Leading fund managers and strategists assess the state of global real estate markets.

With underlying fundamentals remaining positive—despite the length of the current cycle—the U.S. continues to be a leader in the global commercial real estate market. At the same time, asset class performance across global markets is moving largely in step, with industrial real estate providing a striking example that consumer trends have no geographic borders. Trade tensions, interest rate moves, ESG performance, and potential supply and demand imbalances are all top of mind for global investors. REIT magazine spoke with five fund managers and investment strategists to assess their views on the state of the global real estate markets today, where they see growth opportunities, and the trends they are watching for 2020.

U.S. real estate returns are outpacing other global markets this year. Do you expect that trend to hold?

Ted Bigman: We expect that there will be some reversion to the mean and that parts of the global market that have lagged the U.S. will probably outperform the U.S. for some period of time, given that the U.S. is trading, on average, at or above its typical average price to NAV, whereas other regions are trading below their traditional price to NAV averages.

Nora Creedon: Investors view the U.S. as a relative safe haven. In general, U.S. REITs have  improved their balance sheets tremendously over the last decade, well beyond other developed markets. So, if the global credit markets become more volatile, the U.S. looks relatively more attractive. We are quite focused on where we can find stronger economic growth and therefore stronger property cash flow growth, and by and large, that’s strongest in the U.S. right now. Lastly, the strength of the “niche” sectors are all differentiators for U.S. returns relative to the global returns.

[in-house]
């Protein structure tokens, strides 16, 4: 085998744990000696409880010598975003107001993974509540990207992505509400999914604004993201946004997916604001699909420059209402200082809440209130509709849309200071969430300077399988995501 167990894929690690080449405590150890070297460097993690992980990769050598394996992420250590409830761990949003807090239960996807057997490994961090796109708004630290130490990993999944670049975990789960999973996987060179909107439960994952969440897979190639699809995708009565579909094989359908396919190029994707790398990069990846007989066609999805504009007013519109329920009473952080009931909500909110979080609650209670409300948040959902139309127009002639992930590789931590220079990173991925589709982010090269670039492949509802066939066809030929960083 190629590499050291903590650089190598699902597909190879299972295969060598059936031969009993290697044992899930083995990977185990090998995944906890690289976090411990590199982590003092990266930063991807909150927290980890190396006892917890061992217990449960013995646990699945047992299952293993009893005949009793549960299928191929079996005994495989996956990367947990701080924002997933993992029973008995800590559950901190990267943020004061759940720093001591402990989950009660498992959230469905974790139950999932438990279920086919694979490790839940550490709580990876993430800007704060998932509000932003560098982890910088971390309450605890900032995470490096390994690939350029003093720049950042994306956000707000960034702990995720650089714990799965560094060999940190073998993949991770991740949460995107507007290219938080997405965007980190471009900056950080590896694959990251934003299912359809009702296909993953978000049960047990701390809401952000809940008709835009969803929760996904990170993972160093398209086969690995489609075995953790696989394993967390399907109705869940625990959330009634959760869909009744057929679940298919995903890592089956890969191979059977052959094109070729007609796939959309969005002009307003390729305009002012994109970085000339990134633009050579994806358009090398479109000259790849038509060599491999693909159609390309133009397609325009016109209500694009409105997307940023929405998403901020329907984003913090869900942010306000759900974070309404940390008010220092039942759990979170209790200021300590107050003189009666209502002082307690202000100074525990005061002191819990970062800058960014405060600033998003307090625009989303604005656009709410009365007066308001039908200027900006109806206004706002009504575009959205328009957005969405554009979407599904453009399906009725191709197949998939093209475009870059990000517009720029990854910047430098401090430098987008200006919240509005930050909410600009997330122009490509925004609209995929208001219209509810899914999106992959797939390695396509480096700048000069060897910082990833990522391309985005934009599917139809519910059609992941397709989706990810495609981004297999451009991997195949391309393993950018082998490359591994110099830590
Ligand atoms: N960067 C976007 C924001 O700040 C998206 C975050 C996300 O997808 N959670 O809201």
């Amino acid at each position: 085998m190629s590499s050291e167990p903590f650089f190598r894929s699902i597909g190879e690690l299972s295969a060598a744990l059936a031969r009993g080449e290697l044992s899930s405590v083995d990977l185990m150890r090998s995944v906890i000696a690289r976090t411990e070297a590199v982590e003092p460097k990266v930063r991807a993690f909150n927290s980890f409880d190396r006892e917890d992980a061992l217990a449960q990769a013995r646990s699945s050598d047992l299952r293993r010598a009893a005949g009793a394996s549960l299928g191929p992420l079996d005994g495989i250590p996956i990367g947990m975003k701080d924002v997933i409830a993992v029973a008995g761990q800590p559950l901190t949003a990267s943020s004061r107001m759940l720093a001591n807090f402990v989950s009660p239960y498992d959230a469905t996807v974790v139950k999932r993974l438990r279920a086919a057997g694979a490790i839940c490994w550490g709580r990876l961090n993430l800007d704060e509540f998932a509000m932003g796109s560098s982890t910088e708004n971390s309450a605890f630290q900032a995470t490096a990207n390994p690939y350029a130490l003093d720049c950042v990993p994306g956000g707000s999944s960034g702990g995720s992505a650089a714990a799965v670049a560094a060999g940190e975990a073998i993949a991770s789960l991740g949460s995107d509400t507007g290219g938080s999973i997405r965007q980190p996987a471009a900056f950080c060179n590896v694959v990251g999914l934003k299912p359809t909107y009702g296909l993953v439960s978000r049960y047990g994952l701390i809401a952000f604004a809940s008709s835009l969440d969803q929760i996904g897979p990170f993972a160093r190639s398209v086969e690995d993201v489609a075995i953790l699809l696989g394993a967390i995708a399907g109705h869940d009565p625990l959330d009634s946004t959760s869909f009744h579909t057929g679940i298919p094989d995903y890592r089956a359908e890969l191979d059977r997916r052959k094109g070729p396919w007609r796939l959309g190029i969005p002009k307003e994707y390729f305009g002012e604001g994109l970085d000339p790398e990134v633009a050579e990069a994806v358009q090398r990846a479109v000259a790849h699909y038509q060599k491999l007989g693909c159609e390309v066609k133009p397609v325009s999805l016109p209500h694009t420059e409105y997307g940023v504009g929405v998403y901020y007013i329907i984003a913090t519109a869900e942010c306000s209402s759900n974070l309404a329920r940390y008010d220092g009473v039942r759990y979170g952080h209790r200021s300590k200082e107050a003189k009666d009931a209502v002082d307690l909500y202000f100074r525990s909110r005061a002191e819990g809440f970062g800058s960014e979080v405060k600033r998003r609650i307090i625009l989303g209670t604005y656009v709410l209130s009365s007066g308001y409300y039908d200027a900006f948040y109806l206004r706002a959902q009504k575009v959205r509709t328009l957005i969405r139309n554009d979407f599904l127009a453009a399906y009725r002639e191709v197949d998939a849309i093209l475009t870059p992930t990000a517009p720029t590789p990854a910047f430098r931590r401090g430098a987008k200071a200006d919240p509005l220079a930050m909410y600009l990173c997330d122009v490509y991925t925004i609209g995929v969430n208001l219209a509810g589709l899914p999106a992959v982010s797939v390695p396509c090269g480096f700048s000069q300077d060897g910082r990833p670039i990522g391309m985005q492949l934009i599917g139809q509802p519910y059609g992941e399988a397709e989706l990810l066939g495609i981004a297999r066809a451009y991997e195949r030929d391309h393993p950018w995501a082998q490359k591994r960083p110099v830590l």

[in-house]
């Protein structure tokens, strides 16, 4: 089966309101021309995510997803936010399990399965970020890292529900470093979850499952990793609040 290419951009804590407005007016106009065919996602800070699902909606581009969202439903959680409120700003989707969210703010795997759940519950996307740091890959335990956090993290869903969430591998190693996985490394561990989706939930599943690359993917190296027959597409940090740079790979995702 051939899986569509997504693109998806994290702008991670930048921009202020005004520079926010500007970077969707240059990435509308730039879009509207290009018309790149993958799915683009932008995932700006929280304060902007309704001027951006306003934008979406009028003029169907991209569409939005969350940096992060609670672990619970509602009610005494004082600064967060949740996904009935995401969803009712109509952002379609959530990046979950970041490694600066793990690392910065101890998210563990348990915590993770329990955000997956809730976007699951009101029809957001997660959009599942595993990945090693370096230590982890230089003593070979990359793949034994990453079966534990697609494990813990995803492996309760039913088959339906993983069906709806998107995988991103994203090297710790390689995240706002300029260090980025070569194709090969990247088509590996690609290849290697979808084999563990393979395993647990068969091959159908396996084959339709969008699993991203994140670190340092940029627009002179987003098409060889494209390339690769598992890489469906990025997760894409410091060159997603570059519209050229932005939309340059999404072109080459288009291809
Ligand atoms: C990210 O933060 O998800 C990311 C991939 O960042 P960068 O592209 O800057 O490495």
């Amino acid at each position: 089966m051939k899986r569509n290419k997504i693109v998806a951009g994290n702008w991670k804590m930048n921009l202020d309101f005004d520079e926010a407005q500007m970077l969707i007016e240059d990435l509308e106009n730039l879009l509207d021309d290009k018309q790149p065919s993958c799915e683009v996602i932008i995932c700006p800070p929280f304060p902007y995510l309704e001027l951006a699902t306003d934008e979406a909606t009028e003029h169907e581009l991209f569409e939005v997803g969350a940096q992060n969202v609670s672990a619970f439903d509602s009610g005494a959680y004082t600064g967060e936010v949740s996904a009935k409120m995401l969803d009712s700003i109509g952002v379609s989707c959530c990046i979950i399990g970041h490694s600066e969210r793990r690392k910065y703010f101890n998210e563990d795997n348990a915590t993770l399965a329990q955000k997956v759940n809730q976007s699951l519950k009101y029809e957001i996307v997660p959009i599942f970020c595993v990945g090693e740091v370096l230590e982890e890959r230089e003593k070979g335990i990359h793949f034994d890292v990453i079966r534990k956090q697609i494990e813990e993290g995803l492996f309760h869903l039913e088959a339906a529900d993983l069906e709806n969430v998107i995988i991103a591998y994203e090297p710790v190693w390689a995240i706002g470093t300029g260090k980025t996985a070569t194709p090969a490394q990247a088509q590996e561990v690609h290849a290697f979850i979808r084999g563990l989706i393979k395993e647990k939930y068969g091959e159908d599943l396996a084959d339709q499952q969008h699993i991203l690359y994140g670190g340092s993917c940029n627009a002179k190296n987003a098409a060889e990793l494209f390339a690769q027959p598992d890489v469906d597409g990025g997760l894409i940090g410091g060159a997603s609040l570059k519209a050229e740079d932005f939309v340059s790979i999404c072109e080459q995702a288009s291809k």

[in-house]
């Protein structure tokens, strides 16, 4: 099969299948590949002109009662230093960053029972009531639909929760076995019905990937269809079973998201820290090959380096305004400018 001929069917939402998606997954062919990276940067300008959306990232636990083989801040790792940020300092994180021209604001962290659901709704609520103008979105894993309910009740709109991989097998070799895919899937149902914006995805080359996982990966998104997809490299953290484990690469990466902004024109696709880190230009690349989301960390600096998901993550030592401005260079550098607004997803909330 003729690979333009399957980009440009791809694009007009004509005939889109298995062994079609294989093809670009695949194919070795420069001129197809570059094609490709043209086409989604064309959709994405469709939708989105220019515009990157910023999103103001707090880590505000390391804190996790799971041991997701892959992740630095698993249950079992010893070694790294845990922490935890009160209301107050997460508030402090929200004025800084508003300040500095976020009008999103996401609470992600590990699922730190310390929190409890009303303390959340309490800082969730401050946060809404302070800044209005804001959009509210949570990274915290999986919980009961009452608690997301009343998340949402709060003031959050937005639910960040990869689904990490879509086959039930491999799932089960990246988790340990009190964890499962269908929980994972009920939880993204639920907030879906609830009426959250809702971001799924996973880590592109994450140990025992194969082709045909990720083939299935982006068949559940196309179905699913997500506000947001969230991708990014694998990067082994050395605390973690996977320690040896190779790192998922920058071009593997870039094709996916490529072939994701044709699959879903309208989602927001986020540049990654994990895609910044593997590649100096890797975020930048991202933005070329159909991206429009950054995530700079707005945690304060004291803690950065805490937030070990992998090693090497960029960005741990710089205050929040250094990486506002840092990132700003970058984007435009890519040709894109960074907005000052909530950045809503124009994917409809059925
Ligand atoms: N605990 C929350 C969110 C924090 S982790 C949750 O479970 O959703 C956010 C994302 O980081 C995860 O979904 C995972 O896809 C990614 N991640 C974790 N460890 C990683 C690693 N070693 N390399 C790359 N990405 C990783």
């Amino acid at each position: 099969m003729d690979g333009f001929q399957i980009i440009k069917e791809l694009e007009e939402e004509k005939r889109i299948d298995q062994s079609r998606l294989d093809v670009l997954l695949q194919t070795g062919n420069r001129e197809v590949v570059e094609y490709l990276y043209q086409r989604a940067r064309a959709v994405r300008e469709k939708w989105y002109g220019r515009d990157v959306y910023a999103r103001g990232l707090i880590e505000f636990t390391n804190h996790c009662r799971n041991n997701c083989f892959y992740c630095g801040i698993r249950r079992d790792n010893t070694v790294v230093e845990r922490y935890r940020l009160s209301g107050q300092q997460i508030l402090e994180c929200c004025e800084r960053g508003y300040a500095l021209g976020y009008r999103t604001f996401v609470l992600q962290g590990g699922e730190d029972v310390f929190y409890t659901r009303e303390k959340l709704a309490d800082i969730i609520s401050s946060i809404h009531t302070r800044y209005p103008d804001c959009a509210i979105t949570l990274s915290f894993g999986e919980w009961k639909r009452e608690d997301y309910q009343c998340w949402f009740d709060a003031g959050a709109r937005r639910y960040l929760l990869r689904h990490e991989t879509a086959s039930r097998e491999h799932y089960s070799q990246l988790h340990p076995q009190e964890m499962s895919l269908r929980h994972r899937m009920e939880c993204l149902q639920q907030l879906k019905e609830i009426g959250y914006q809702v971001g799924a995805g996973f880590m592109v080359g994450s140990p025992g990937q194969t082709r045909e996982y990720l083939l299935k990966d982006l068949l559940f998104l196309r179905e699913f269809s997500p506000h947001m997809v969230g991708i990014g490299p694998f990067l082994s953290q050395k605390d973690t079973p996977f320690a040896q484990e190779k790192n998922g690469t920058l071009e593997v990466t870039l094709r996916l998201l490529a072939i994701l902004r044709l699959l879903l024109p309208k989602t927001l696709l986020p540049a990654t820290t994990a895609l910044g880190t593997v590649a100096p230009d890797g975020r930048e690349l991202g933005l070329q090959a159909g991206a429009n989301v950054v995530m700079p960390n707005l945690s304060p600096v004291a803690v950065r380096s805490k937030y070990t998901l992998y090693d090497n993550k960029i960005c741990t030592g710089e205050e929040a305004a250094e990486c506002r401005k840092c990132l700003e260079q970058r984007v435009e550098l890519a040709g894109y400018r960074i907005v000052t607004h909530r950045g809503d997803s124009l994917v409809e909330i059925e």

Scott Crowe: We’re at the right part of the interest rate cycle for REITs to outperform, where the underlying fundamentals for commercial real estate are still pretty good. We are late in the cycle and likely to have a slower economic future in 2020—maybe a mild recession—but we’re not suffering from the three evils that normally cause a big problem at the end of a cycle—over-leverage, over-supply or over-valuation. That means that the real estate market is in a pretty good position to weather any economic slowdown, but you now have the tailwind of falling interest rates which will mean that cap rates remain very firm, even into a softer economic future.

Bernhard Krieg: Generally speaking, we believe U.S. real estate is in a “sweet spot,” with low rates, low inflation, and low-to-moderate growth. Fundamentals continue to remain strong with supply and demand dynamics allowing for positive rental growth rates. Additionally, balance sheets are healthy, and leverage is at near-record lows.

Sherry Rexroad: In the current lower-for-longer rate environment with more moderate global growth, I do expect the trend to hold. I think that real estate fundamentals are strong. The fundamentals, combined with that broader investor sentiment, is very good for U.S. real estate returns.

To what extent have global trade tensions impacted your view of investment opportunities?

Crowe: It’s certainly at the margin unhelpful as it relates to economic growth. We live in a world of global supply chains. What we’re doing is making investment decisions more uncertain and slowing down business investment. It’s certainly contributed to the economic slowdown that was already underway because the Fed had over-tightened, but the bigger area where it causes us concern is China.

Bigman: To date, global trade tensions have impacted sentiment more than they have impacted real operating performance. That can create an opportunity to access real estate cheaper because certain stocks have been beaten up as a result of negative sentiment. The biggest place that trade tensions specifically have had a negative impact in the U.S. is on the owners of retail properties as we have also seen the shares of U.S. retailers suffer from the expected imposition of tariffs on their goods. On a broader basis, to the extent trade tensions have negatively impacted the outlook for the economy, we have also seen weakness in the hotel REITs.

Rexroad: We build a multi-year financial model on every company we follow, and global trade tensions have caused us to bring in our economic growth as well as our earnings growth assumptions. As we have incorporated that more moderate global growth as a reflection of the global trade tension, that has resulted in a contraction of our forward AFFO (adjusted funds from operations) estimate. The U.S. is less impacted than Europe and Asia.